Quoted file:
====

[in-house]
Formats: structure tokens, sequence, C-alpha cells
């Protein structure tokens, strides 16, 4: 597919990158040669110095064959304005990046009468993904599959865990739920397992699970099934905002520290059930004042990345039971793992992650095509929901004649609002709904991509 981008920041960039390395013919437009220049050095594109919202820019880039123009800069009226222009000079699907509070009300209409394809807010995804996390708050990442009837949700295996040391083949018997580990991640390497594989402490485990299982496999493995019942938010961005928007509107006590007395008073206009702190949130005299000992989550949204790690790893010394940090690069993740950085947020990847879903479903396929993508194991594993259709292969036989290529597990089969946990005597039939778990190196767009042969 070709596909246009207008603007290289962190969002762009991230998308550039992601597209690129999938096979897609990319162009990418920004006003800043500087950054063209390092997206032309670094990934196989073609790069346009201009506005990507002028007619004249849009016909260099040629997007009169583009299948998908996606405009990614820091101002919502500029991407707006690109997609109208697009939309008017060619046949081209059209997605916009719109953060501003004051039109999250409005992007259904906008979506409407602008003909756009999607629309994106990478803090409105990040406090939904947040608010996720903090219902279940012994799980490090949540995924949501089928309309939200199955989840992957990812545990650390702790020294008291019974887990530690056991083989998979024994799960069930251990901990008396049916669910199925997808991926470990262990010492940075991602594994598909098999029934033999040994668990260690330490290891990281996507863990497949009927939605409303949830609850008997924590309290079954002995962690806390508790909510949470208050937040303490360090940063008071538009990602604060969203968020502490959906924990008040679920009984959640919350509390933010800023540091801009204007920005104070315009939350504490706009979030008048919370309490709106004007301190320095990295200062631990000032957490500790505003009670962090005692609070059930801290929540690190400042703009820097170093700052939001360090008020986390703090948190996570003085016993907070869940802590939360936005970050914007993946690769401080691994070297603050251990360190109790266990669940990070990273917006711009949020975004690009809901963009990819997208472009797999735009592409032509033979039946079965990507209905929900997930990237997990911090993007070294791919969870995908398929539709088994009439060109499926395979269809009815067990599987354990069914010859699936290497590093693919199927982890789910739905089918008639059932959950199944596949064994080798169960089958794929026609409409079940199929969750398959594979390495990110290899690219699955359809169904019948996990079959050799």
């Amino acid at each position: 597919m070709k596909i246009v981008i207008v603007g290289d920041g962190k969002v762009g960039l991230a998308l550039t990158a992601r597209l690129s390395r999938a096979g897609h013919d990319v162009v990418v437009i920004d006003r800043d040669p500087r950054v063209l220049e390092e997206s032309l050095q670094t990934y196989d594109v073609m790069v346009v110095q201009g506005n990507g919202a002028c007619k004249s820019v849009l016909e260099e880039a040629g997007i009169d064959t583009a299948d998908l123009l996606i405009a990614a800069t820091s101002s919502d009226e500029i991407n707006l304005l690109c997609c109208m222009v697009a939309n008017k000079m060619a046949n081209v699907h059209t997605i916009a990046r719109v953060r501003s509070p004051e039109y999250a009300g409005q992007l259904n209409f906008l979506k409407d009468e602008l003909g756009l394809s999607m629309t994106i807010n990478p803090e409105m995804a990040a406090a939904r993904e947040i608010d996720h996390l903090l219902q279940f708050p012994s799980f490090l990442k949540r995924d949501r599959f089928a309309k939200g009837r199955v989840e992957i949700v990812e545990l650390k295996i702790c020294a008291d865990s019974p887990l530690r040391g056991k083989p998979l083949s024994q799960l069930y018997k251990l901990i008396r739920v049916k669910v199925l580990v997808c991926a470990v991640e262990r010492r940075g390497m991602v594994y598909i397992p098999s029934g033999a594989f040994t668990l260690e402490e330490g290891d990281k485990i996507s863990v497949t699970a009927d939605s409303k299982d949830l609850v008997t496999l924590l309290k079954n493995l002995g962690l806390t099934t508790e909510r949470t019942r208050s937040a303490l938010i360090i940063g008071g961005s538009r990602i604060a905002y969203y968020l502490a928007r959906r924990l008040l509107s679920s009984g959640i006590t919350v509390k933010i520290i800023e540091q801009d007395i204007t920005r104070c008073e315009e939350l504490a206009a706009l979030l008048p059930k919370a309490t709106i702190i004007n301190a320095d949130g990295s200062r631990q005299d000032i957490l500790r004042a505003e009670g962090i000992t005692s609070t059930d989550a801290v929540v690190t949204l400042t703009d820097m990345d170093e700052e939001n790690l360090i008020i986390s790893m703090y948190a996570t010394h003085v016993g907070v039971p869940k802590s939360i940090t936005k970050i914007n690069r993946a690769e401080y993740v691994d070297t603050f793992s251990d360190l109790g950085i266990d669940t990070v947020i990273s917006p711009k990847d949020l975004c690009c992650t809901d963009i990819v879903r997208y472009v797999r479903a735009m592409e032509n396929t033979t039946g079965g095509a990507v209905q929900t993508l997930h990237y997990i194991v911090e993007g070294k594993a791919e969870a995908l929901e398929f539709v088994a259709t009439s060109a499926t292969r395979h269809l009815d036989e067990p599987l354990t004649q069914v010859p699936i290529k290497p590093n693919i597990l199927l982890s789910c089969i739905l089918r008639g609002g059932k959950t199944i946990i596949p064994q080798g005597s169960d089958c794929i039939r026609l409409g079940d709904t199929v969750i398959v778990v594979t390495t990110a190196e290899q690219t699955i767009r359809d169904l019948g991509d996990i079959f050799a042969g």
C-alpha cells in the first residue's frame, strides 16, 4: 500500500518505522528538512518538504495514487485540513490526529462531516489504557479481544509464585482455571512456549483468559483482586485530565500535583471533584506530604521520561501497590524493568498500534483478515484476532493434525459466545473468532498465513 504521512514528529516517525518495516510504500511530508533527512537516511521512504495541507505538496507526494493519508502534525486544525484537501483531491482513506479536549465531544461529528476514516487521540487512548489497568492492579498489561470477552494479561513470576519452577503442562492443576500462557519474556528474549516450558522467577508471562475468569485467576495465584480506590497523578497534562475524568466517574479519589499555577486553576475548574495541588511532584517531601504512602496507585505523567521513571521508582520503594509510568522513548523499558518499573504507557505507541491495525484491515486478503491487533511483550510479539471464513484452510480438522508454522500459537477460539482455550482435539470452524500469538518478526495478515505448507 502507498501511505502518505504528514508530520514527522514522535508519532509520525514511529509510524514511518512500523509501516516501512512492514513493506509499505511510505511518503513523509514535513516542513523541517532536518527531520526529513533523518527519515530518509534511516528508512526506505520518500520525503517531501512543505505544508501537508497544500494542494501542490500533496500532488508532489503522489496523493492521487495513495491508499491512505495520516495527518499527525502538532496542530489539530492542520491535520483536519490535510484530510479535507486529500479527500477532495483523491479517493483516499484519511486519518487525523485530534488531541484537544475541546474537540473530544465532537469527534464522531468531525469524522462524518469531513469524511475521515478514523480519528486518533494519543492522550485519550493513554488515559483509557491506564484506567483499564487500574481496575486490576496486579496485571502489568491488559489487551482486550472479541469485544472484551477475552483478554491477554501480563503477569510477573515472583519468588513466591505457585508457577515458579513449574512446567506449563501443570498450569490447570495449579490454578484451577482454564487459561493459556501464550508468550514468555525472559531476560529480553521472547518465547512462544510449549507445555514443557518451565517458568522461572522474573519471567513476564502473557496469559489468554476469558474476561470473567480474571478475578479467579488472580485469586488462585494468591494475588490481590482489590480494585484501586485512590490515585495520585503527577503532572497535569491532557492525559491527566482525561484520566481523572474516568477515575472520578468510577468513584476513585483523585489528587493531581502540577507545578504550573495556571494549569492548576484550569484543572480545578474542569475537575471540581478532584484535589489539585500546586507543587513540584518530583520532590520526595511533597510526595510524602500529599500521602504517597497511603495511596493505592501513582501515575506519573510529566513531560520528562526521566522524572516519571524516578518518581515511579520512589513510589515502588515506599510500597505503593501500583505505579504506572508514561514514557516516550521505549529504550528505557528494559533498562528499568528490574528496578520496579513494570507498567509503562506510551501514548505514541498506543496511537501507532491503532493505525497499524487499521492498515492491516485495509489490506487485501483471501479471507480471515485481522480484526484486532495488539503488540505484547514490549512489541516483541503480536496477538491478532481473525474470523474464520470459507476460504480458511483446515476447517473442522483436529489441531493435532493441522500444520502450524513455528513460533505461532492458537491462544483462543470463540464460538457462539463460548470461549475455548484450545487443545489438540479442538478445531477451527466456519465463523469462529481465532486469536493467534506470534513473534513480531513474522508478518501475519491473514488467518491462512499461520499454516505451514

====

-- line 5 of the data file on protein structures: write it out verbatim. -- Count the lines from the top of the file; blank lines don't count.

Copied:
C-alpha cells in the first residue's frame, strides 16, 4: 500500500518505522528538512518538504495514487485540513490526529462531516489504557479481544509464585482455571512456549483468559483482586485530565500535583471533584506530604521520561501497590524493568498500534483478515484476532493434525459466545473468532498465513 504521512514528529516517525518495516510504500511530508533527512537516511521512504495541507505538496507526494493519508502534525486544525484537501483531491482513506479536549465531544461529528476514516487521540487512548489497568492492579498489561470477552494479561513470576519452577503442562492443576500462557519474556528474549516450558522467577508471562475468569485467576495465584480506590497523578497534562475524568466517574479519589499555577486553576475548574495541588511532584517531601504512602496507585505523567521513571521508582520503594509510568522513548523499558518499573504507557505507541491495525484491515486478503491487533511483550510479539471464513484452510480438522508454522500459537477460539482455550482435539470452524500469538518478526495478515505448507 502507498501511505502518505504528514508530520514527522514522535508519532509520525514511529509510524514511518512500523509501516516501512512492514513493506509499505511510505511518503513523509514535513516542513523541517532536518527531520526529513533523518527519515530518509534511516528508512526506505520518500520525503517531501512543505505544508501537508497544500494542494501542490500533496500532488508532489503522489496523493492521487495513495491508499491512505495520516495527518499527525502538532496542530489539530492542520491535520483536519490535510484530510479535507486529500479527500477532495483523491479517493483516499484519511486519518487525523485530534488531541484537544475541546474537540473530544465532537469527534464522531468531525469524522462524518469531513469524511475521515478514523480519528486518533494519543492522550485519550493513554488515559483509557491506564484506567483499564487500574481496575486490576496486579496485571502489568491488559489487551482486550472479541469485544472484551477475552483478554491477554501480563503477569510477573515472583519468588513466591505457585508457577515458579513449574512446567506449563501443570498450569490447570495449579490454578484451577482454564487459561493459556501464550508468550514468555525472559531476560529480553521472547518465547512462544510449549507445555514443557518451565517458568522461572522474573519471567513476564502473557496469559489468554476469558474476561470473567480474571478475578479467579488472580485469586488462585494468591494475588490481590482489590480494585484501586485512590490515585495520585503527577503532572497535569491532557492525559491527566482525561484520566481523572474516568477515575472520578468510577468513584476513585483523585489528587493531581502540577507545578504550573495556571494549569492548576484550569484543572480545578474542569475537575471540581478532584484535589489539585500546586507543587513540584518530583520532590520526595511533597510526595510524602500529599500521602504517597497511603495511596493505592501513582501515575506519573510529566513531560520528562526521566522524572516519571524516578518518581515511579520512589513510589515502588515506599510500597505503593501500583505505579504506572508514561514514557516516550521505549529504550528505557528494559533498562528499568528490574528496578520496579513494570507498567509503562506510551501514548505514541498506543496511537501507532491503532493505525497499524487499521492498515492491516485495509489490506487485501483471501479471507480471515485481522480484526484486532495488539503488540505484547514490549512489541516483541503480536496477538491478532481473525474470523474464520470459507476460504480458511483446515476447517473442522483436529489441531493435532493441522500444520502450524513455528513460533505461532492458537491462544483462543470463540464460538457462539463460548470461549475455548484450545487443545489438540479442538478445531477451527466456519465463523469462529481465532486469536493467534506470534513473534513480531513474522508478518501475519491473514488467518491462512499461520499454516505451514